Steve Pennisi owned an advertising agency in Portland, Maine for approximately 25 years, but it wasn’t until he sold the business that he truly discovered his creative side. Or should we say, sides.
You see, Pennisi is today an artist who’s literally uncovered a new form of painting — one that uses, yes, both sides of the paint. The results are so impressive that Pennisi’s body of work was featured in a major solo exhibit this January at the Sidney & Berne Davis Art Center in Fort Myers, and his work has recently been exhibited in the “Florida Contemporary” show at Baker Museum, Artis-Naples, the “All Florida” in the Boca Museum of Art, and the Linus Galleries in Los Angeles.
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It’s a unique technique that Pennisi came upon in 2013 somewhat by accident. “I was peeling paint off my palette and I saw the back side of the paint, and it was beautiful,” he recalls. “It had all the random power of abstract art without any of the hesitation or self-doubt when you’re trying to create something specific. Once I saw it, I thought: how can I capture this?”
It took about a month of experimenting for Pennisi to figure it out. Put simply, he creates his paintings by applying paint to plastic film, works the paints with random items like squeegees, metal strips and cans of air. The paint dries for 24 hours, then the piece is glued to canvas and after waiting another 24 hours, the outer layer of film is removed, leaving just the paint. The bottom “hidden” side is very often used, but if he likes what he sees on the top visible side he lays a piece of film on that surface when it’s wet, and captures that image also, allowing him to use “both sides of the paint.”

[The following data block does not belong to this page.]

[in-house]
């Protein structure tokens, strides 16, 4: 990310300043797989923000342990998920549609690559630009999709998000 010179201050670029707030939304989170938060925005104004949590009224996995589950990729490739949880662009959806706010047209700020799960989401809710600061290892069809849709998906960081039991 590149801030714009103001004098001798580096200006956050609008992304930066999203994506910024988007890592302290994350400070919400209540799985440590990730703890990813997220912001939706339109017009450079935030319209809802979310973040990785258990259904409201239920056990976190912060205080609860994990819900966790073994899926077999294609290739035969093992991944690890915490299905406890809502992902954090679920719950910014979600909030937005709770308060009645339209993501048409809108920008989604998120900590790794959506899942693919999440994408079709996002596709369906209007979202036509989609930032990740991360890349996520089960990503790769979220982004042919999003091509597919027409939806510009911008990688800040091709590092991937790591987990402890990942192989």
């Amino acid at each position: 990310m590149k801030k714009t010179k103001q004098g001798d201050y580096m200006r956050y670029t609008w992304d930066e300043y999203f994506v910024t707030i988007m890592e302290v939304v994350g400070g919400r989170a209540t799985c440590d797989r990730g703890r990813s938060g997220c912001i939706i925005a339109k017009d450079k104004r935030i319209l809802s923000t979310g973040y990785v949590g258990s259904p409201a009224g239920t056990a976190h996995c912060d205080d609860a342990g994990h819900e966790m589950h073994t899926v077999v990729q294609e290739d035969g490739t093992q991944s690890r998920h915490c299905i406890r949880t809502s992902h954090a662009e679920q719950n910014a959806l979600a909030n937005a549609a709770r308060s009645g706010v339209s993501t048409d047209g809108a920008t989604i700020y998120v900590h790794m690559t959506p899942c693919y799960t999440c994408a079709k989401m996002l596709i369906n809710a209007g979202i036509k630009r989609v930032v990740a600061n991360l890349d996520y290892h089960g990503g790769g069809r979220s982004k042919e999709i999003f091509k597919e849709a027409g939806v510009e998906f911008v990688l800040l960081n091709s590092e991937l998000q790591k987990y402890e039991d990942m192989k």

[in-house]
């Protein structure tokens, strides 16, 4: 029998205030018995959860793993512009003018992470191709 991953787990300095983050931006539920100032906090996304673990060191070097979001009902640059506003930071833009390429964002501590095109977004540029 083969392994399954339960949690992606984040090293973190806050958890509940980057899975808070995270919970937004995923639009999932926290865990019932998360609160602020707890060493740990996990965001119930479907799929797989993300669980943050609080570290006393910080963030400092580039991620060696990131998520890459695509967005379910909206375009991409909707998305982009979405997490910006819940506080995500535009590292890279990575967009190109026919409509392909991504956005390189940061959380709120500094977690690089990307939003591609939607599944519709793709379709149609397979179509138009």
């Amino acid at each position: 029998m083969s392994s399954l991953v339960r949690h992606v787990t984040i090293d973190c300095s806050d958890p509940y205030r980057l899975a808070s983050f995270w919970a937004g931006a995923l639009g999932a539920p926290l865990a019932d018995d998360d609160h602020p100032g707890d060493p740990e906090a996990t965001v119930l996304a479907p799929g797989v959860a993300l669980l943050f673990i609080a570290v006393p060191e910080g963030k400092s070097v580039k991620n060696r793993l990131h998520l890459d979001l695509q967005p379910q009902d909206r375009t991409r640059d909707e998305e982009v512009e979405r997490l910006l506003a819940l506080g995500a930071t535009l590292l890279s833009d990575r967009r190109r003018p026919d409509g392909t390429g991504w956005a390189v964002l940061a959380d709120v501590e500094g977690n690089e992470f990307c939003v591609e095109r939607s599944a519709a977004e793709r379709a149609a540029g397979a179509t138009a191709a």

He works on numerous paintings of various sizes simultaneously, and often glues 50 to 100 different “pulls” of paint together to create the final work of art.
The results are stunning works of art that are abstract, dramatic, powerful and altogether novel in both approach and outcome. “Why are things in nature so beautiful? It’s because they happen with this kind of randomness. The back side of the paint is almost like the hand of God in a sense, the paint in no way looks labored over, and the halftoning is just pure and beautiful. Sometimes you see a narrative and sometimes they’re just abstract. But as random as the pieces are, they somehow match up to allow me to build a story that appears seamless.”
Pennisi spent the better part of 2015 preparing for his solo exhibit this January, and anticipates his works to sell for $1,500 to $9,000. “I’m very excited at the opportunity,” he says. “I’ve been at other shows, but always with other artists. This is very gratifying and I’ll be able to show a cohesive body of work.”
Now 60 years old and with a 6 year old daughter, Steve Pennisi moved his family to the Fort Myers area to be closer to other family members here and in Orlando — and in the process found a whole new life through his work. “This is one of the most satisfying things I’ve ever done. To pursue my dream, and then to discover this technique — it’s given me my map for the rest of my life. When I’m in the studio I feel as young as I’ve ever been.”
Story by John Sprecher | Photography by Milissa Sprecher Photography